“You know there is work to do when the marches and protests are over.”
The initial plan was for Black Lives Matter supporters to gather at Madison Park High School in Roxbury, and then to march downtown to the Massachusetts State House. But sometime over the weekend prior to Martin Luther King, Jr. Day, Violence in Boston organizer Monica Cannon-Grant heard from allies and accomplices who had learned of apparent threats.
Violence In Boston is a successor to the work of the radical root-cause prophet Rev. Dr. King, and Cannon-Grant, its founder and executive director, had called for the MLK Day rally and march following the white nationalist-led riot in DC on Jan 6. So she wasn’t going to let threats from those same people stop her group from gathering. They wound up staying in Roxbury instead of marching downtown, but they still showed up.
People started arriving at around 2pm, with participants including former Boston City Councilor and 2017 mayoral candidate Tito Jackson on hand to help fire up the crowd. He spoke of the disparities Rev. Dr. King rallied people to confront in his era, and that Black Lives Matter activists face five decades later. Quoting from the Federal Reserve Bank’s “Color of Wealth” study, Jackson spoke of the shocking inequities around here: among them, “a white man’s lifespan in the South End, just a mile-and-a-half away from Madison Park High School, is about 30 years longer than the average Black man’s.”
Jackson and others encouraged people to get involved in the work that organizations like Violence in Boston are doing to eliminate disparities from Black lives. “Last year, since COVID, Monica and her team made and distributed over 80,000 meals,” Jackson said. “People are hungry, out of work, and she’s meeting them at their needs.”
Kirsten Halbert, an activist in attendance, said, “I refuse to look out with a deficit mindset. How could we move forward? My family found the resources to move through slavery, the Civil War, and Jim Crow. Ingenuity, creativity, and faith—not only in God, but in each other—carried us forward.
“I’ve been a supporter of Violence In Boston since it was a social media campaign that let folks know where the violence is to now, today—a full-fledged movement that demands we stand up and do something about violence in Boston. You know there is work to do when the marches and protests are over and the sound trucks and camera crews leave. Mutual aid work, organizing for policy changes, and the advocacy work that requires an enormous amount of follow-up and follow-through efforts.”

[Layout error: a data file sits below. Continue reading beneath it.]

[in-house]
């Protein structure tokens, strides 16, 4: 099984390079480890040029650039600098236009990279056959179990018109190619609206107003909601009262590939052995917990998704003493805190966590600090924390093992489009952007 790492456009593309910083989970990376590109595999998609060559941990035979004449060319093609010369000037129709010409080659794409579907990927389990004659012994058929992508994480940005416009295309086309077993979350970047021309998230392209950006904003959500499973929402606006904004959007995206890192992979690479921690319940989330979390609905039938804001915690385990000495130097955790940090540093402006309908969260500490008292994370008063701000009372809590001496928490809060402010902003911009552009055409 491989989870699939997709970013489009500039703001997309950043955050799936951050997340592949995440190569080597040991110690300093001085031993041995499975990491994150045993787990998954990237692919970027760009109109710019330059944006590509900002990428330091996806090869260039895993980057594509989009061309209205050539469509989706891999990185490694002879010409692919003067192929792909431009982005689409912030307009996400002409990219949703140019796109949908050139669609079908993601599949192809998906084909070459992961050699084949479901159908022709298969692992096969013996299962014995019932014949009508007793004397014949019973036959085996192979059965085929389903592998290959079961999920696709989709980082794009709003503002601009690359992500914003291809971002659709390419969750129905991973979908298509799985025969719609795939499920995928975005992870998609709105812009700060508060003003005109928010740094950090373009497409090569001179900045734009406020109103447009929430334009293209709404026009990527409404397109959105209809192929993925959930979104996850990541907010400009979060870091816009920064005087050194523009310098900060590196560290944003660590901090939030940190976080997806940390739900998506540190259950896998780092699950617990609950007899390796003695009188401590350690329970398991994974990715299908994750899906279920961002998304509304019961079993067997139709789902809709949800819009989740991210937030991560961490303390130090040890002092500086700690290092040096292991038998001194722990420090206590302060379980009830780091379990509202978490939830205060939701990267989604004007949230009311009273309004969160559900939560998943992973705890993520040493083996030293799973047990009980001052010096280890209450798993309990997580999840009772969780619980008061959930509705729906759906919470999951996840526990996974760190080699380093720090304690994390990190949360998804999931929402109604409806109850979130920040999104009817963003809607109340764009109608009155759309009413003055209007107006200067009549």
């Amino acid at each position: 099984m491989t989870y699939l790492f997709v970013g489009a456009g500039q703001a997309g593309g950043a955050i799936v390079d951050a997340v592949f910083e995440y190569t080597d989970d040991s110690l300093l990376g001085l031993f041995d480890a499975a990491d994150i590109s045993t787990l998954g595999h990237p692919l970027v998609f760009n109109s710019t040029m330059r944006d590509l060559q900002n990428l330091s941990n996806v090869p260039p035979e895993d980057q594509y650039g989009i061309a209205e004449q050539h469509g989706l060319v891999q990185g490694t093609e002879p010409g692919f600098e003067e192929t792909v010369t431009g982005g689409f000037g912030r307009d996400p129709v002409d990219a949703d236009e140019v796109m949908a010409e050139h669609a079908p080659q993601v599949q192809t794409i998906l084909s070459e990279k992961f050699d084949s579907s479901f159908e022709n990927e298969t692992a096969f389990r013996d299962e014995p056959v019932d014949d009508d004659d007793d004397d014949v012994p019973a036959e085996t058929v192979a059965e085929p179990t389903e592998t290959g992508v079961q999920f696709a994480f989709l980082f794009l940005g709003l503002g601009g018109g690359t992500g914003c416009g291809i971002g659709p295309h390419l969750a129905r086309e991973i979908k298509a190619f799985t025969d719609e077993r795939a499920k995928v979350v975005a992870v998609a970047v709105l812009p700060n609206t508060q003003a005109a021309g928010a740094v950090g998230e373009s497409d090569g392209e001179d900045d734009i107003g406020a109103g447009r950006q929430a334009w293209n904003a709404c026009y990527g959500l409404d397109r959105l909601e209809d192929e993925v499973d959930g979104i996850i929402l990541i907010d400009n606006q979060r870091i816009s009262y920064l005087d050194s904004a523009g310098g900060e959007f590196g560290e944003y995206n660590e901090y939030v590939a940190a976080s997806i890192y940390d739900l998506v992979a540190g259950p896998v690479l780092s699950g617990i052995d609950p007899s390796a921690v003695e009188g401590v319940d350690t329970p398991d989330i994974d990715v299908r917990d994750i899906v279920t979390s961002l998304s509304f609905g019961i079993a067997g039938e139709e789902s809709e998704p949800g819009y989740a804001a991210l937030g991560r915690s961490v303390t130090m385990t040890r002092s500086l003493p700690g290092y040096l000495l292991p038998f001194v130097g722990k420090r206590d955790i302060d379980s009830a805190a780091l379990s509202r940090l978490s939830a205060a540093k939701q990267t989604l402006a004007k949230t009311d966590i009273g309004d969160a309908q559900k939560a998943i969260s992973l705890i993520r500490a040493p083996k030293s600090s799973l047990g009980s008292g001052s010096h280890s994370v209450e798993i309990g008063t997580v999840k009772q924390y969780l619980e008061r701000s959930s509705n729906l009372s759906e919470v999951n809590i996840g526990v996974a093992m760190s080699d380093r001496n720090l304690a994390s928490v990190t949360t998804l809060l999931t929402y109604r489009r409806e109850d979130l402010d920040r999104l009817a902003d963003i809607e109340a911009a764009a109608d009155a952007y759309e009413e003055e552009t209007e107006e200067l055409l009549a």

“As VIB (Violence in Boston) and BLM Boston are both community organizers who we admire and whose missions are in line with those of Dorchester Art Project and our nonprofit Brain Arts Org,” said Sam Potrykus of Dorchester Art Project. “We are always happy to assist by lending our sound system and truck to actions that raise awareness and fight for BIPOC liberation and advocate for the dismantling of white supremacy everywhere.
“I think it’s critical for artists in particular to be part of the movement and I suggest all allies and accomplices find a way to plug in immediately, however you can.”
As a child of the 1960s, it gave me a feeling of great pride and dread standing next to the stage as Cannon-Grant spoke. She echoed her own mama and others who have instructed, “Don’t you hit anybody first, but if they come for you, hit them back,” and announced that more than 30 supporters have taken the requisite courses to prepare for armed self-defense. This is very courageous talk, but real talk is necessary when facing down fascists and their threats.
As Eric Mann of the Community and Labor Strategy Center noted in his 2021 annual MLK Day essay: “When I worked with CORE and allied with SNCC In 1964-1965 they were known as the Black militants, and yet both organizations saw themselves, at the time, as non-violent. … Everyone we challenged in ‘the white power structure’ saw militant, non-violent direct action as a big threat and retaliated accordingly. Very few at the time praised King for his ‘moderation.’”
Also on hand in Roxbury was Andre Francois, president of the Boston School Bus Driver’s Union. “The late Chuck Turner involved us in action for social justice over thirty years ago and we never stopped. I’ve been [union] president for about six years,” he said. “USW Local 8751 has over 900 members. Close to 85% are Black or brown and of those many are Haitian nationals. We are always on the front line when it comes to the education of the children of Boston. Our children, grandchildren, nieces, and nephews. Before this rally, we were at the Mass Action Against Police Brutality.”
Francois continued: “This rally was an intergenerational effort, as most successful protests often are. Geanier Moore, mother of Marnier Crockton, age 21, and Jordyn Saintil, age 9 explained why she brought her daughters to the rally. We need to stand up and protect Black women. Monica Cannon-Grant is standing on the stage, in front of all these people knowing she had to cancel the march because of threats. Black women always rise up. Jump to the forefront to protect our families and communities.
“Someone has to stand up for us. Tell the elected officials our agenda. We need our needs met just like every other community. All politics is local. We need our local agenda.”
Hopefully, people can see the just cause of the current movement for Black lives while it’s happening, and not just 50 years from now. It’s time for Boston to wake up. Black lives matter. It’s time to protect the women who put their bodies on the front lines day after day.
Zakiya Alake is co-chair of Bring Our Wealth Home and a MAAPL Board member. One of the first paralegals trained by a law school for radicals in the 1970s, she also advises the Boston Institute for Nonprofit Journalism on foreclosure issues and has been published in DigBoston.